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Scientific misconduct
Scientific misconduct
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Conflict of interest

  1. 1. Conflict of Interest Nidhi
  2. 2. Introduction  Increased involvement of academician in research has raised potential of conflict of Interest.  Arises from oppourtunities a faculty or other members might have to benefit financially from the outcome of research.  Granting agencies wants assurance from the institution that member involved in research will not utilise the funds to promote financial gain for themselves or for families.  Institution should have written policies  conflict of interest  to provide a mechanism for faculty and staff to disclose such conflicts.
  3. 3. Important aspects  The institutional Conflict of Interest policy must include”  financial interests, gifts, gratuities and favors, nepotism,  and other areas such as political participation and bribery.  These rules must also indicate how outside activities, relationships, and financial interests are reviewed by the responsible and objective institution official(s).  In addition, the institution has the responsibility for maintaining objectivity in research by ensuring that the design, conduct, or reporting of research will not be biased by any conflicting financial interest of investigator
  4. 4. Views “Conflicts of interest are ubiquitous in academic life, indeed all professional life; conflicts of interest can never be eliminated. Moreover, the existence of conflicts of interest has to be accepted and not equated with scientific misconduct” (Korn 2000).  “Financial conflicts of interest are not inherent to the research enterprise. They’re entirely optional – unlike intellectual or personal conflicts of interest to which they’re often compared” (Angell 2000)
  5. 5. What is a Conflict of Interest?  Situation in which the integrity of academic activity, especially research, may be, or may be perceived to be, compromised by financial or other interests.  A conflict of interest occurs when a secondary interest distorts or has the potential to distort a judgment related to a primary interest  A professional’s judgment does not necessarily have to be biased in order for that researcher to have a conflict of interest — even the appearance of a conflict of interest is ethically worrisome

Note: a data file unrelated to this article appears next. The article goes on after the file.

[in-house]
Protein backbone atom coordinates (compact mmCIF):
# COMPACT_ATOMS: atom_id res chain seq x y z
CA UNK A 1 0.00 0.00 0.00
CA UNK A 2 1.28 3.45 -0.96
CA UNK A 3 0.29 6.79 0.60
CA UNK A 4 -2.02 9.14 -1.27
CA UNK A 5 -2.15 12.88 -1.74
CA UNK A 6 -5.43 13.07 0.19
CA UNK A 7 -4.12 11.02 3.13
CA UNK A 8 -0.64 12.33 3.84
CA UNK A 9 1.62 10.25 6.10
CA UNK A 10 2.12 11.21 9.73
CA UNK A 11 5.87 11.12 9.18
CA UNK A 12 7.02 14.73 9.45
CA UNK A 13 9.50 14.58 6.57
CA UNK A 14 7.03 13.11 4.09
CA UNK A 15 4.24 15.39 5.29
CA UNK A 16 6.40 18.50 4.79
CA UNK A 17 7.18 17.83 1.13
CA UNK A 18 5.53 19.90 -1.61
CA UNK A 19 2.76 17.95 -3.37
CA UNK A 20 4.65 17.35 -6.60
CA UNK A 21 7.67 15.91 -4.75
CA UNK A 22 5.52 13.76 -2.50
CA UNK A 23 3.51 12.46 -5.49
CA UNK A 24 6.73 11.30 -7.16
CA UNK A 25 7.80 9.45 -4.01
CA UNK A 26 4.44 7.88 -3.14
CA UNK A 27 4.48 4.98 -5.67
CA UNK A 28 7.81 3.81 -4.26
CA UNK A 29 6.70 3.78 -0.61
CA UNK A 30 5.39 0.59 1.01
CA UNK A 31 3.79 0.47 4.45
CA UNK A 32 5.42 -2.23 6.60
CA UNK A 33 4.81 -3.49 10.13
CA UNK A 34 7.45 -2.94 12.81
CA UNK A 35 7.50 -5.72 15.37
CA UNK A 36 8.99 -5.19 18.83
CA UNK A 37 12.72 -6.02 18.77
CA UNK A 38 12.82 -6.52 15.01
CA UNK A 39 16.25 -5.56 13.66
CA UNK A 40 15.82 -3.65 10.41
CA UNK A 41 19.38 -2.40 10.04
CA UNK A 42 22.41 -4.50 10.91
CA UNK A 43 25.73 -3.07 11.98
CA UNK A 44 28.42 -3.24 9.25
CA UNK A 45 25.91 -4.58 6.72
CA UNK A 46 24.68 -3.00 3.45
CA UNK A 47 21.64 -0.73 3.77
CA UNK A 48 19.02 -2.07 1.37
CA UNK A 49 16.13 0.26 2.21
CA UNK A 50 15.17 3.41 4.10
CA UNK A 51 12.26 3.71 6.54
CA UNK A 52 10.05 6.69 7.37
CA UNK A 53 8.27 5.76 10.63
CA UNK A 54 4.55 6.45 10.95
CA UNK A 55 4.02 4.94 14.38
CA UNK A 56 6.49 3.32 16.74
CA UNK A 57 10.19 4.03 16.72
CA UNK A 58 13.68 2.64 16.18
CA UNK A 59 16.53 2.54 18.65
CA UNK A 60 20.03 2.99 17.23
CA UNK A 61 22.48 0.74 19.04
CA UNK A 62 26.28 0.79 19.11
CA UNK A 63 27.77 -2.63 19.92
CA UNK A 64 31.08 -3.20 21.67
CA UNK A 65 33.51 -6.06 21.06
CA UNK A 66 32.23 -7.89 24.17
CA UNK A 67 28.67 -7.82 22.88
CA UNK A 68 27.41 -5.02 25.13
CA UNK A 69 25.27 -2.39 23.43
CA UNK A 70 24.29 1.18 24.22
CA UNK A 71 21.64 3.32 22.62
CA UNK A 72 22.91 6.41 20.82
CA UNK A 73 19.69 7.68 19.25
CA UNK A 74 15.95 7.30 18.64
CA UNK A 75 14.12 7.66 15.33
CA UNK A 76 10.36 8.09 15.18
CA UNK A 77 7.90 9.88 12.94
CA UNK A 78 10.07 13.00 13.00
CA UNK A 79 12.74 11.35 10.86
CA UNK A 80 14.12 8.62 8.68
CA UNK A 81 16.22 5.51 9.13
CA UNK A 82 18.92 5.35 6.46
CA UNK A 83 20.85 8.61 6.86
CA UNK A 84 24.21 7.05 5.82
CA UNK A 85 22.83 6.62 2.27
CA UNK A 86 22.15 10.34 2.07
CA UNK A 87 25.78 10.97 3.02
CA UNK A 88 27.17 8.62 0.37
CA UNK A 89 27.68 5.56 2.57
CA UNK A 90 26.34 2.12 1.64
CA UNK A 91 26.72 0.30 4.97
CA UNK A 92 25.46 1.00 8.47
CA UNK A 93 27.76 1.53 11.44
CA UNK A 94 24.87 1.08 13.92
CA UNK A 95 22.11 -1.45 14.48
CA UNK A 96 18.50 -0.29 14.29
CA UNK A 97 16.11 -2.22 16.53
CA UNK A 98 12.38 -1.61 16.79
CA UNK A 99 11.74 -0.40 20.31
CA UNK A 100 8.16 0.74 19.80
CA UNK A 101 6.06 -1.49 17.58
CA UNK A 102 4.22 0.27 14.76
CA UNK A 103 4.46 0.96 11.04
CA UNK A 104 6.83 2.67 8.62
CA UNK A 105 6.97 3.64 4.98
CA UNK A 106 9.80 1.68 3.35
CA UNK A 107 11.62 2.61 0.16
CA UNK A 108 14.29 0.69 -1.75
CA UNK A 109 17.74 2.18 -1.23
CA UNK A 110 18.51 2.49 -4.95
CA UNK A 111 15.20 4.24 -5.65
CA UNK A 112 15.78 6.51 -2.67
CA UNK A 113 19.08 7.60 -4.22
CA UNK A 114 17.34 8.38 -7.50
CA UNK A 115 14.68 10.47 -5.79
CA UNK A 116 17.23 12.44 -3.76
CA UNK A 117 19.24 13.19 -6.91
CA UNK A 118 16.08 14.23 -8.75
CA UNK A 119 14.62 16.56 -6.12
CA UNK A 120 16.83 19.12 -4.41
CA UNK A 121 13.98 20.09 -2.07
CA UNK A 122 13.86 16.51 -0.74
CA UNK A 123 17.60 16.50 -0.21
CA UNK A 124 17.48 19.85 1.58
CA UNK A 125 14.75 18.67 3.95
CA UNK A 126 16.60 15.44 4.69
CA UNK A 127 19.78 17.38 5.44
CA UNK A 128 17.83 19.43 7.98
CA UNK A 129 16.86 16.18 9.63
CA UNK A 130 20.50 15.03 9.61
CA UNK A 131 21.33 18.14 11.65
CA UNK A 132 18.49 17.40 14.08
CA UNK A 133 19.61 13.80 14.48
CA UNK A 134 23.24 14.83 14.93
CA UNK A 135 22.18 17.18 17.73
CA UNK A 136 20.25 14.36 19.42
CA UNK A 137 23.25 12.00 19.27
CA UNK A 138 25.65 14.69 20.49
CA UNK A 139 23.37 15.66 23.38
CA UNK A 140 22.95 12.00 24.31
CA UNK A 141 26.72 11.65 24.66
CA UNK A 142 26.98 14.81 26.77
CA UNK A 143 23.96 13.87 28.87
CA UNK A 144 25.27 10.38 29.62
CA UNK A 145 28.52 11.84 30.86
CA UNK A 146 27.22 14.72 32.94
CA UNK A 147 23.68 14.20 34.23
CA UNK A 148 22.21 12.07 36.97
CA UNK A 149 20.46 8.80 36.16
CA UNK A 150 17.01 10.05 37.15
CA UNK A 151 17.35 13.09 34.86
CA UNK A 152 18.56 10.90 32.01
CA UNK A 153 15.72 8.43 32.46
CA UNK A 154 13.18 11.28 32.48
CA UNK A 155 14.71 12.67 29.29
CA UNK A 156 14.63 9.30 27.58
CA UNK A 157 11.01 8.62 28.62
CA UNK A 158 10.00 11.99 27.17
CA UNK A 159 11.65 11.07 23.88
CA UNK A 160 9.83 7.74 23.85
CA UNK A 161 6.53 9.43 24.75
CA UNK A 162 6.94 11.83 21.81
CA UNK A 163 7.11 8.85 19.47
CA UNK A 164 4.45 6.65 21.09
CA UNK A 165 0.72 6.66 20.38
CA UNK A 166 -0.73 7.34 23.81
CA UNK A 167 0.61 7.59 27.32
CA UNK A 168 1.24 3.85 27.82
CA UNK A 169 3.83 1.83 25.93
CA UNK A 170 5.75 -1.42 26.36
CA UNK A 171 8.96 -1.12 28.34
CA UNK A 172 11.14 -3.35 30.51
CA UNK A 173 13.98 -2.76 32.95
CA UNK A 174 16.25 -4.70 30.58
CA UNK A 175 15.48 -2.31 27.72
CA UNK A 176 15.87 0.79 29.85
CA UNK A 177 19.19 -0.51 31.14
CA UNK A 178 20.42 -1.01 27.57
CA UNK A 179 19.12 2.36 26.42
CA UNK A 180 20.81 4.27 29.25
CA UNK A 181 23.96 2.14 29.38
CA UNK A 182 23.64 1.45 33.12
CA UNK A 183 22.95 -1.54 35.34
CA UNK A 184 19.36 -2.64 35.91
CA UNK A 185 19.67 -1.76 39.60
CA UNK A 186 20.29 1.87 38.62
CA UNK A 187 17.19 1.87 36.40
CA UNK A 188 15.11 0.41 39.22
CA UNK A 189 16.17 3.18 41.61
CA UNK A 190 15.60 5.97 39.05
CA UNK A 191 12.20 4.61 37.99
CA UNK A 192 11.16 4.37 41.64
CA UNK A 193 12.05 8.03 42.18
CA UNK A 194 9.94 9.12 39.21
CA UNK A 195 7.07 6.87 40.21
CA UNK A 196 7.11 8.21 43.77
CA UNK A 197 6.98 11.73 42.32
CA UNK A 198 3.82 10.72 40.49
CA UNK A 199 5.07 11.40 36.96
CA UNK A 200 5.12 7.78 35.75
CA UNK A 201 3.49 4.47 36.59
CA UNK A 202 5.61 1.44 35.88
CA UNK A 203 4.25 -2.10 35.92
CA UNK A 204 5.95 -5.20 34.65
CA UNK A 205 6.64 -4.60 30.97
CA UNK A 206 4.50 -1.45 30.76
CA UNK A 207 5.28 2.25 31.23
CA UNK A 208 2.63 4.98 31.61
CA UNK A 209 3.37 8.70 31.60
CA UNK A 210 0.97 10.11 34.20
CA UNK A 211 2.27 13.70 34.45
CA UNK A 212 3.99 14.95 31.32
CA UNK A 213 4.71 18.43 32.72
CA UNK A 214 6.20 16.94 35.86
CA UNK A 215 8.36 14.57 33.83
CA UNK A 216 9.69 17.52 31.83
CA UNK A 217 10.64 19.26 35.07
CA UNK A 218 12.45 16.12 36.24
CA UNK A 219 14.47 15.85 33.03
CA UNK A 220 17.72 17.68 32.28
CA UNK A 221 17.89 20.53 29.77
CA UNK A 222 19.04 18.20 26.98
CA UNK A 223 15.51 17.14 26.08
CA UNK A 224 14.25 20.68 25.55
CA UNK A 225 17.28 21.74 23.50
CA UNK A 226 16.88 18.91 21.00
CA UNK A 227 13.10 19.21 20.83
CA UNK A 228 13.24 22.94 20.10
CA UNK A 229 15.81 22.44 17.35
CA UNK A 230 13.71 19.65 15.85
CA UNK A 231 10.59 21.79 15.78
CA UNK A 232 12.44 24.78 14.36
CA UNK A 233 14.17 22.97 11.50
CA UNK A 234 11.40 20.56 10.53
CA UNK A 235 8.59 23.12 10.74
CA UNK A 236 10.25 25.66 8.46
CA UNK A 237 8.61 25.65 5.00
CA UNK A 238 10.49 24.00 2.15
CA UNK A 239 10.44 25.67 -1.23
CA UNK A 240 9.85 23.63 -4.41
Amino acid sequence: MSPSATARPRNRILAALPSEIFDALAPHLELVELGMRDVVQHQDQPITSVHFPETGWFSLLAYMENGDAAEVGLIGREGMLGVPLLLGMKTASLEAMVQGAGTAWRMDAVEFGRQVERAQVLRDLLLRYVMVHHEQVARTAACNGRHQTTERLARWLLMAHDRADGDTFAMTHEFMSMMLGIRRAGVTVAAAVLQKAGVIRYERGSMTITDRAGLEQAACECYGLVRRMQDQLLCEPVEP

6. 6. Primary Interests  Professionals have a primary interest— the goal of their profession  For researchers: − Producing generalizable knowledge − Ensuring the safety of research subjects − Disseminating research results
  7. 7. Secondary Interests  Professional goals  Publishing  Obtaining future research funding  Gaining recognition and fame  Personal goals  Spending time with his/her family  Earning a good income  Other personal interests such as religion, traveling, social activities, etc.  Political activism
  8. 8. Types Conflicts of interest are of two major types.  Conflicts between the professional’s personal or financial interests and the interests of a subject/ participant, patient or client, and  Conflicts that involve competing loyalties, to two or more subjects, patients or clients. Alternatively,  the conflict may be between a subject/participant, client or patient and a third party to whom the professional owes contractual duties, for example, sponsors of research, insurance companies, employers, etc. The term competing interest rather than conflict of interest is preferred by some as a way of lessening any implicit sense of misconduct